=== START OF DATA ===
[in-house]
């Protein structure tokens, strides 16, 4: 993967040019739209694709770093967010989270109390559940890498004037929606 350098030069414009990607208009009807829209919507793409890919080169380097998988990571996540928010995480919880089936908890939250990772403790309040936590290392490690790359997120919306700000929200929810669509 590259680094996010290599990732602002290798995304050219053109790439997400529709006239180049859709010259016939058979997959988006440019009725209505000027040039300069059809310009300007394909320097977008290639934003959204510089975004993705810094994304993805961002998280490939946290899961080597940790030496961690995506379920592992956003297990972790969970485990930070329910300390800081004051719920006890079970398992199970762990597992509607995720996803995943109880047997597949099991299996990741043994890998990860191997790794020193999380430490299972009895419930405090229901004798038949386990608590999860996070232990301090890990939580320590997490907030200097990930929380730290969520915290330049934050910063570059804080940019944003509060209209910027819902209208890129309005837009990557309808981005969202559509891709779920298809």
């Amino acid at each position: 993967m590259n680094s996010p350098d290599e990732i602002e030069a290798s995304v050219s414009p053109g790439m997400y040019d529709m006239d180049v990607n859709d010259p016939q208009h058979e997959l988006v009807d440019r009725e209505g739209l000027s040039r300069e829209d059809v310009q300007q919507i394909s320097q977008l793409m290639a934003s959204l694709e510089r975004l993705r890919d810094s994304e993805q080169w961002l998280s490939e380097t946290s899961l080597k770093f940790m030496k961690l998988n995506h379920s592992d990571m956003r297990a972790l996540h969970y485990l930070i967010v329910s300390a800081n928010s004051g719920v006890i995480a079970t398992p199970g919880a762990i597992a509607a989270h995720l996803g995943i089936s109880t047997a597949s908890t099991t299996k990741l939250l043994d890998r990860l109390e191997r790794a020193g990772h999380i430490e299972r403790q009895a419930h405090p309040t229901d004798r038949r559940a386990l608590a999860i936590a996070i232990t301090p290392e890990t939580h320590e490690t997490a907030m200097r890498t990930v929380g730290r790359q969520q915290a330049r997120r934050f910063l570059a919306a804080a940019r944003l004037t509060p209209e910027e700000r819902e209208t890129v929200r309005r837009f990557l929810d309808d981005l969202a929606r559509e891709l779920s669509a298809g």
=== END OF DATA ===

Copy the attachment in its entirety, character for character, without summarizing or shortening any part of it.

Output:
[in-house]
């Protein structure tokens, strides 16, 4: 993967040019739209694709770093967010989270109390559940890498004037929606 350098030069414009990607208009009807829209919507793409890919080169380097998988990571996540928010995480919880089936908890939250990772403790309040936590290392490690790359997120919306700000929200929810669509 590259680094996010290599990732602002290798995304050219053109790439997400529709006239180049859709010259016939058979997959988006440019009725209505000027040039300069059809310009300007394909320097977008290639934003959204510089975004993705810094994304993805961002998280490939946290899961080597940790030496961690995506379920592992956003297990972790969970485990930070329910300390800081004051719920006890079970398992199970762990597992509607995720996803995943109880047997597949099991299996990741043994890998990860191997790794020193999380430490299972009895419930405090229901004798038949386990608590999860996070232990301090890990939580320590997490907030200097990930929380730290969520915290330049934050910063570059804080940019944003509060209209910027819902209208890129309005837009990557309808981005969202559509891709779920298809």
């Amino acid at each position: 993967m590259n680094s996010p350098d290599e990732i602002e030069a290798s995304v050219s414009p053109g790439m997400y040019d529709m006239d180049v990607n859709d010259p016939q208009h058979e997959l988006v009807d440019r009725e209505g739209l000027s040039r300069e829209d059809v310009q300007q919507i394909s320097q977008l793409m290639a934003s959204l694709e510089r975004l993705r890919d810094s994304e993805q080169w961002l998280s490939e380097t946290s899961l080597k770093f940790m030496k961690l998988n995506h379920s592992d990571m956003r297990a972790l996540h969970y485990l930070i967010v329910s300390a800081n928010s004051g719920v006890i995480a079970t398992p199970g919880a762990i597992a509607a989270h995720l996803g995943i089936s109880t047997a597949s908890t099991t299996k990741l939250l043994d890998r990860l109390e191997r790794a020193g990772h999380i430490e299972r403790q009895a419930h405090p309040t229901d004798r038949r559940a386990l608590a999860i936590a996070i232990t301090p290392e890990t939580h320590e490690t997490a907030m200097r890498t990930v929380g730290r790359q969520q915290a330049r997120r934050f910063l570059a919306a804080a940019r944003l004037t509060p209209e910027e700000r819902e209208t890129v929200r309005r837009f990557l929810d309808d981005l969202a929606r559509e891709l779920s669509a298809g």